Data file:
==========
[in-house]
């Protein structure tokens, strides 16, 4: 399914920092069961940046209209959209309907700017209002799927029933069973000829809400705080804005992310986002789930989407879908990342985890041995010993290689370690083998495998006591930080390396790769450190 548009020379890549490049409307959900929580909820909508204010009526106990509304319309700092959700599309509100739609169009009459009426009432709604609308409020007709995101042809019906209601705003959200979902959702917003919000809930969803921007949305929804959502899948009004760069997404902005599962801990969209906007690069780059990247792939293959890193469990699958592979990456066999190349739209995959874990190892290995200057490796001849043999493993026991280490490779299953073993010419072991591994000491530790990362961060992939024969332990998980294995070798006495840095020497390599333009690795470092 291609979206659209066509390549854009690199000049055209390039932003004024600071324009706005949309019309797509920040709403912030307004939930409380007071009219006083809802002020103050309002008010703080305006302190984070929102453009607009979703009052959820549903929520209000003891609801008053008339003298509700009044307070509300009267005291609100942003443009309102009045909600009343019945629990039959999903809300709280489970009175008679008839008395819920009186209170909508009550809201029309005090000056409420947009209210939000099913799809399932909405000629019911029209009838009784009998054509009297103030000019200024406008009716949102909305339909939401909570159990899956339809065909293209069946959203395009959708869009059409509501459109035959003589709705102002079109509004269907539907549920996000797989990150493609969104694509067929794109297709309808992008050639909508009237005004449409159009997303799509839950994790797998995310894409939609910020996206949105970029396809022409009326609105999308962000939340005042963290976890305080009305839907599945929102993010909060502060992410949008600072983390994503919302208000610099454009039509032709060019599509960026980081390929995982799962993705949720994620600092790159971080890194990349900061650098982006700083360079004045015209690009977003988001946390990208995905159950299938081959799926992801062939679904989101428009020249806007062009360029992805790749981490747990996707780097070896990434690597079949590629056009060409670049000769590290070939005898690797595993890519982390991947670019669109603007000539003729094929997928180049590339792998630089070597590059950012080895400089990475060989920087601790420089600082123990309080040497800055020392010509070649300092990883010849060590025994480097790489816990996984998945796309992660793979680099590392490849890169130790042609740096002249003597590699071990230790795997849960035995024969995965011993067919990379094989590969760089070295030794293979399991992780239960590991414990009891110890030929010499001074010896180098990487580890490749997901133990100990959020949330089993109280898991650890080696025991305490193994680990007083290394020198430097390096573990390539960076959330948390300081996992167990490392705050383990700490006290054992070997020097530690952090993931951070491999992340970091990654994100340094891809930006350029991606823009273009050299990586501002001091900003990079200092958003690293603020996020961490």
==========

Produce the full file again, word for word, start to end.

[in-house]
């Protein structure tokens, strides 16, 4: 399914920092069961940046209209959209309907700017209002799927029933069973000829809400705080804005992310986002789930989407879908990342985890041995010993290689370690083998495998006591930080390396790769450190 548009020379890549490049409307959900929580909820909508204010009526106990509304319309700092959700599309509100739609169009009459009426009432709604609308409020007709995101042809019906209601705003959200979902959702917003919000809930969803921007949305929804959502899948009004760069997404902005599962801990969209906007690069780059990247792939293959890193469990699958592979990456066999190349739209995959874990190892290995200057490796001849043999493993026991280490490779299953073993010419072991591994000491530790990362961060992939024969332990998980294995070798006495840095020497390599333009690795470092 291609979206659209066509390549854009690199000049055209390039932003004024600071324009706005949309019309797509920040709403912030307004939930409380007071009219006083809802002020103050309002008010703080305006302190984070929102453009607009979703009052959820549903929520209000003891609801008053008339003298509700009044307070509300009267005291609100942003443009309102009045909600009343019945629990039959999903809300709280489970009175008679008839008395819920009186209170909508009550809201029309005090000056409420947009209210939000099913799809399932909405000629019911029209009838009784009998054509009297103030000019200024406008009716949102909305339909939401909570159990899956339809065909293209069946959203395009959708869009059409509501459109035959003589709705102002079109509004269907539907549920996000797989990150493609969104694509067929794109297709309808992008050639909508009237005004449409159009997303799509839950994790797998995310894409939609910020996206949105970029396809022409009326609105999308962000939340005042963290976890305080009305839907599945929102993010909060502060992410949008600072983390994503919302208000610099454009039509032709060019599509960026980081390929995982799962993705949720994620600092790159971080890194990349900061650098982006700083360079004045015209690009977003988001946390990208995905159950299938081959799926992801062939679904989101428009020249806007062009360029992805790749981490747990996707780097070896990434690597079949590629056009060409670049000769590290070939005898690797595993890519982390991947670019669109603007000539003729094929997928180049590339792998630089070597590059950012080895400089990475060989920087601790420089600082123990309080040497800055020392010509070649300092990883010849060590025994480097790489816990996984998945796309992660793979680099590392490849890169130790042609740096002249003597590699071990230790795997849960035995024969995965011993067919990379094989590969760089070295030794293979399991992780239960590991414990009891110890030929010499001074010896180098990487580890490749997901133990100990959020949330089993109280898991650890080696025991305490193994680990007083290394020198430097390096573990390539960076959330948390300081996992167990490392705050383990700490006290054992070997020097530690952090993931951070491999992340970091990654994100340094891809930006350029991606823009273009050299990586501002001091900003990079200092958003690293603020996020961490």